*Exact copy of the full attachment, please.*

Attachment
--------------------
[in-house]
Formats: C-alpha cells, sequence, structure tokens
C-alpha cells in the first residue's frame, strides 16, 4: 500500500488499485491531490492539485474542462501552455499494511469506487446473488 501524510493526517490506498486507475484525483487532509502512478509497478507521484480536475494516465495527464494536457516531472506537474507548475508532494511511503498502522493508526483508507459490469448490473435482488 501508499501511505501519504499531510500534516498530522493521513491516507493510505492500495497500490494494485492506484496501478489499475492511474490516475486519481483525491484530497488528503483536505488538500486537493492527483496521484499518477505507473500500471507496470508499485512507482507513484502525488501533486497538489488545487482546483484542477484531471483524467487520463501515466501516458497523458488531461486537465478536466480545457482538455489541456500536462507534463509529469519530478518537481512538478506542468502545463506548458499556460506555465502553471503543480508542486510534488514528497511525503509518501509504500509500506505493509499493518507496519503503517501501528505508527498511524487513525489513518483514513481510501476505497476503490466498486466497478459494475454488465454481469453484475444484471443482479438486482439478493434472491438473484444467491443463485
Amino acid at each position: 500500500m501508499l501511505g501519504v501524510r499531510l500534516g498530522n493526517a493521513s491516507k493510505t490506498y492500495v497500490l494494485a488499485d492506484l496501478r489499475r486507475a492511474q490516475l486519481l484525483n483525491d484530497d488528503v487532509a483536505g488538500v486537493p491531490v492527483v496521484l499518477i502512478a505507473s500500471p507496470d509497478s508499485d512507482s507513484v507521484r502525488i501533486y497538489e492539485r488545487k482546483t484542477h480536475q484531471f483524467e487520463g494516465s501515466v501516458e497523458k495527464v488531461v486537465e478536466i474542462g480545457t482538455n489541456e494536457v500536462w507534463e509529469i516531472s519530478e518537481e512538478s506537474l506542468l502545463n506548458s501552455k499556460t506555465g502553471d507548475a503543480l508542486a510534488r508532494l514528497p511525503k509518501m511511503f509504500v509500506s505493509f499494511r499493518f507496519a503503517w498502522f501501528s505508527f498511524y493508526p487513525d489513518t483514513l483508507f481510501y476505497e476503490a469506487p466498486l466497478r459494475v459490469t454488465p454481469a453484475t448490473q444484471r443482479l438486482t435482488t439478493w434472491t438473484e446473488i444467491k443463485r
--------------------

[in-house]
Formats: C-alpha cells, sequence, structure tokens
C-alpha cells in the first residue's frame, strides 16, 4: 500500500488499485491531490492539485474542462501552455499494511469506487446473488 501524510493526517490506498486507475484525483487532509502512478509497478507521484480536475494516465495527464494536457516531472506537474507548475508532494511511503498502522493508526483508507459490469448490473435482488 501508499501511505501519504499531510500534516498530522493521513491516507493510505492500495497500490494494485492506484496501478489499475492511474490516475486519481483525491484530497488528503483536505488538500486537493492527483496521484499518477505507473500500471507496470508499485512507482507513484502525488501533486497538489488545487482546483484542477484531471483524467487520463501515466501516458497523458488531461486537465478536466480545457482538455489541456500536462507534463509529469519530478518537481512538478506542468502545463506548458499556460506555465502553471503543480508542486510534488514528497511525503509518501509504500509500506505493509499493518507496519503503517501501528505508527498511524487513525489513518483514513481510501476505497476503490466498486466497478459494475454488465454481469453484475444484471443482479438486482439478493434472491438473484444467491443463485
Amino acid at each position: 500500500m501508499l501511505g501519504v501524510r499531510l500534516g498530522n493526517a493521513s491516507k493510505t490506498y492500495v497500490l494494485a488499485d492506484l496501478r489499475r486507475a492511474q490516475l486519481l484525483n483525491d484530497d488528503v487532509a483536505g488538500v486537493p491531490v492527483v496521484l499518477i502512478a505507473s500500471p507496470d509497478s508499485d512507482s507513484v507521484r502525488i501533486y497538489e492539485r488545487k482546483t484542477h480536475q484531471f483524467e487520463g494516465s501515466v501516458e497523458k495527464v488531461v486537465e478536466i474542462g480545457t482538455n489541456e494536457v500536462w507534463e509529469i516531472s519530478e518537481e512538478s506537474l506542468l502545463n506548458s501552455k499556460t506555465g502553471d507548475a503543480l508542486a510534488r508532494l514528497p511525503k509518501m511511503f509504500v509500506s505493509f499494511r499493518f507496519a503503517w498502522f501501528s505508527f498511524y493508526p487513525d489513518t483514513l483508507f481510501y476505497e476503490a469506487p466498486l466497478r459494475v459490469t454488465p454481469a453484475t448490473q444484471r443482479l438486482t435482488t439478493w434472491t438473484e446473488i444467491k443463485r